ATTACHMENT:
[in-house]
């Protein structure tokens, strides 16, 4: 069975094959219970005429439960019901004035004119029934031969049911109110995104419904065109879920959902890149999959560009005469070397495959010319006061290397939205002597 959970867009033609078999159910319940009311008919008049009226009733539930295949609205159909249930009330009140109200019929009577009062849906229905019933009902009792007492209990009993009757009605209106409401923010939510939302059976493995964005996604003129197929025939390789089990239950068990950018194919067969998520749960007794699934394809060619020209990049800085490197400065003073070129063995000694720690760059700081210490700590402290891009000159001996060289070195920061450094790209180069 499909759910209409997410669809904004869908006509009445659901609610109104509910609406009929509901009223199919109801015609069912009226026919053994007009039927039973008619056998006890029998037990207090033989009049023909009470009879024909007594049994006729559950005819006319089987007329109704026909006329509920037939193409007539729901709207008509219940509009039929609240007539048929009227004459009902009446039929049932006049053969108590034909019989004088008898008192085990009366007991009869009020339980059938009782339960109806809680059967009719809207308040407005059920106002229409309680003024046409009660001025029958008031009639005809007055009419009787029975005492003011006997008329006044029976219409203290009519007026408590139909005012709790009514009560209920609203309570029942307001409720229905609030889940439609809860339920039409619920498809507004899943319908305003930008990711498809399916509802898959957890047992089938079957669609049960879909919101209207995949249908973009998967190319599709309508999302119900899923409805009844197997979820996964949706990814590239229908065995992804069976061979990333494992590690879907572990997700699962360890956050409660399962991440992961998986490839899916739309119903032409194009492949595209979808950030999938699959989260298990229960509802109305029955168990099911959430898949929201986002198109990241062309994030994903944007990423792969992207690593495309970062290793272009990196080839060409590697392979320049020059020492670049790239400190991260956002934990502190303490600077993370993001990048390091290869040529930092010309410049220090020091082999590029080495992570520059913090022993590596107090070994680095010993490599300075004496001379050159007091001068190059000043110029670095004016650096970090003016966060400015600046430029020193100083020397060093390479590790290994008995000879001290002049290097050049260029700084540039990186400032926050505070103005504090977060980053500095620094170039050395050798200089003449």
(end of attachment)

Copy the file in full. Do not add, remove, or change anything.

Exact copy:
[in-house]
């Protein structure tokens, strides 16, 4: 069975094959219970005429439960019901004035004119029934031969049911109110995104419904065109879920959902890149999959560009005469070397495959010319006061290397939205002597 959970867009033609078999159910319940009311008919008049009226009733539930295949609205159909249930009330009140109200019929009577009062849906229905019933009902009792007492209990009993009757009605209106409401923010939510939302059976493995964005996604003129197929025939390789089990239950068990950018194919067969998520749960007794699934394809060619020209990049800085490197400065003073070129063995000694720690760059700081210490700590402290891009000159001996060289070195920061450094790209180069 499909759910209409997410669809904004869908006509009445659901609610109104509910609406009929509901009223199919109801015609069912009226026919053994007009039927039973008619056998006890029998037990207090033989009049023909009470009879024909007594049994006729559950005819006319089987007329109704026909006329509920037939193409007539729901709207008509219940509009039929609240007539048929009227004459009902009446039929049932006049053969108590034909019989004088008898008192085990009366007991009869009020339980059938009782339960109806809680059967009719809207308040407005059920106002229409309680003024046409009660001025029958008031009639005809007055009419009787029975005492003011006997008329006044029976219409203290009519007026408590139909005012709790009514009560209920609203309570029942307001409720229905609030889940439609809860339920039409619920498809507004899943319908305003930008990711498809399916509802898959957890047992089938079957669609049960879909919101209207995949249908973009998967190319599709309508999302119900899923409805009844197997979820996964949706990814590239229908065995992804069976061979990333494992590690879907572990997700699962360890956050409660399962991440992961998986490839899916739309119903032409194009492949595209979808950030999938699959989260298990229960509802109305029955168990099911959430898949929201986002198109990241062309994030994903944007990423792969992207690593495309970062290793272009990196080839060409590697392979320049020059020492670049790239400190991260956002934990502190303490600077993370993001990048390091290869040529930092010309410049220090020091082999590029080495992570520059913090022993590596107090070994680095010993490599300075004496001379050159007091001068190059000043110029670095004016650096970090003016966060400015600046430029020193100083020397060093390479590790290994008995000879001290002049290097050049260029700084540039990186400032926050505070103005504090977060980053500095620094170039050395050798200089003449």